remarked that all the warlike stores manufactured at Woolwich were obtained at a much cheaper rate than they could be supplied by the trade. It was not fair to institute a comparison between the armaments of 1847 and those of the present time. The guns were larger, the charges were heavier, and there was an increase in price in everything connected with them.


thought it was desirable to increase the stock at any price, and he congratulated the right hon. and gallant Gentleman the Surveyor General of Ordnance on having taken the bull by the horns, and manufactured powder at a less expense than he could purchase it. No complaint had been made of the Government not going on manufacturing the old sort of powder. The complaint was, that they had ceased to manufacture powder two years ago. He certainly should vote against the Amendment.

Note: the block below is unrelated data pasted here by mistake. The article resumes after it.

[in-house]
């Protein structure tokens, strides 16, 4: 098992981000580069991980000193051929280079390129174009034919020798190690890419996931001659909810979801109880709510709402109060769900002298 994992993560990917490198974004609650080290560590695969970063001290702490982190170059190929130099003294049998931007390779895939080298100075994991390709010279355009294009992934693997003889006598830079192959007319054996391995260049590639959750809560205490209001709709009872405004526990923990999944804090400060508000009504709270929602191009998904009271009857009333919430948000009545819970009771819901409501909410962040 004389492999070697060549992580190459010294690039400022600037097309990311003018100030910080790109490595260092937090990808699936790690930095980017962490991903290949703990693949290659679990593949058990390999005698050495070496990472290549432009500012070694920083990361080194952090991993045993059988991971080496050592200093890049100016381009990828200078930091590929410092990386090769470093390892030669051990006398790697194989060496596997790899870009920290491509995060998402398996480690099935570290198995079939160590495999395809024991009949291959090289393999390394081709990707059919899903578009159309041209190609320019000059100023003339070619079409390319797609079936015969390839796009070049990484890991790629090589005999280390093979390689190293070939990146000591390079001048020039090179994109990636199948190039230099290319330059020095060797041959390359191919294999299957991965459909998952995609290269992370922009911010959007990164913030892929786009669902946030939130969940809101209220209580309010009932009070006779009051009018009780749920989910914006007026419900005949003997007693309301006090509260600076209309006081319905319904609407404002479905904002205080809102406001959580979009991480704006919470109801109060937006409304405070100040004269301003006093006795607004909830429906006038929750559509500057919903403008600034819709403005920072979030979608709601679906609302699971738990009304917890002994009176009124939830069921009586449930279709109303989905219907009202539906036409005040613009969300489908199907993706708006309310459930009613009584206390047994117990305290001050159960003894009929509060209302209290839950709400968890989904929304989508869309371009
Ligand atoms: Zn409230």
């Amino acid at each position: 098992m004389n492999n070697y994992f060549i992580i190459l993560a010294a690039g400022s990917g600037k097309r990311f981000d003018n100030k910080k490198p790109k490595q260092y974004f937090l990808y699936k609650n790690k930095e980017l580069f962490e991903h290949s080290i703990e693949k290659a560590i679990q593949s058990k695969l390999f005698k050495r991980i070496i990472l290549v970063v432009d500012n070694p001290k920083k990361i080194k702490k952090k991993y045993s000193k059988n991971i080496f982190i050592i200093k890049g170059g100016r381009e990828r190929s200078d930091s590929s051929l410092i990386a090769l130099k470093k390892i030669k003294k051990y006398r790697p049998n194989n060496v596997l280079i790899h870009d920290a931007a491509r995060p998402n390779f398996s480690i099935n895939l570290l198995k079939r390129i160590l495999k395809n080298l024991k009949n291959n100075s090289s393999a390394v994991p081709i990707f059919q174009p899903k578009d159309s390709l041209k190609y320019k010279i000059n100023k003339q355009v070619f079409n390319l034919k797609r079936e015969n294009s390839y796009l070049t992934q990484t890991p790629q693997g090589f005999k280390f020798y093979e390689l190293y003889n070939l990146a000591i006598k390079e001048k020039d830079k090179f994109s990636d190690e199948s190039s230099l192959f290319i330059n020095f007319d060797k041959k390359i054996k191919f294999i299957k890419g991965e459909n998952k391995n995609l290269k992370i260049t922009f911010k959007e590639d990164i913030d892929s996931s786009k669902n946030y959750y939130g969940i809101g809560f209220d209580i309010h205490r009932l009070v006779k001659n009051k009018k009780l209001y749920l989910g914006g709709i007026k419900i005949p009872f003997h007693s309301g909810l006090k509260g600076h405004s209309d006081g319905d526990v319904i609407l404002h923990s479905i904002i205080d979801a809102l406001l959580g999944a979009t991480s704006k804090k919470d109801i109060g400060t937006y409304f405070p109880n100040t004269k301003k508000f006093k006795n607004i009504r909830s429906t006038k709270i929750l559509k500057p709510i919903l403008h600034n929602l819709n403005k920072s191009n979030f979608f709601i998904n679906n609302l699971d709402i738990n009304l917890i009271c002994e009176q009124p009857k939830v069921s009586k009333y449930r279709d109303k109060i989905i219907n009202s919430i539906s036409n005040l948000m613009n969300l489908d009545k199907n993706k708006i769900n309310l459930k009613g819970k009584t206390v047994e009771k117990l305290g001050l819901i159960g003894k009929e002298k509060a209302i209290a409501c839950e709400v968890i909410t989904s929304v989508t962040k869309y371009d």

observed, that the reason why the Government had not gone on manufacturing powder was, that that kind of powder had been condemned. They were waiting for pebble powder, which was a much better material.


said, he desired to learn whether the sword-bayonet was to be abolished with the Martini-Henry rifle? The proposed sword-bayonet with the rifle, he was told, would be two inches shorter than the present weapon, and the balance also was not as good. He wished to know whether that weapon was to be issued to the whole of the infantry? Another question was, whether the military accounts were to be submitted to the same independent audit as the other accounts?


said, the new sword-bayonet had been recommended by a most competent Committee. It would not, however, be issued in large quantities until it had been thoroughly tested. On the question of the military accounts, he would refer the hon. Gentleman the Member for Kirkcaldy to the Report of the Committee on Public Accounts.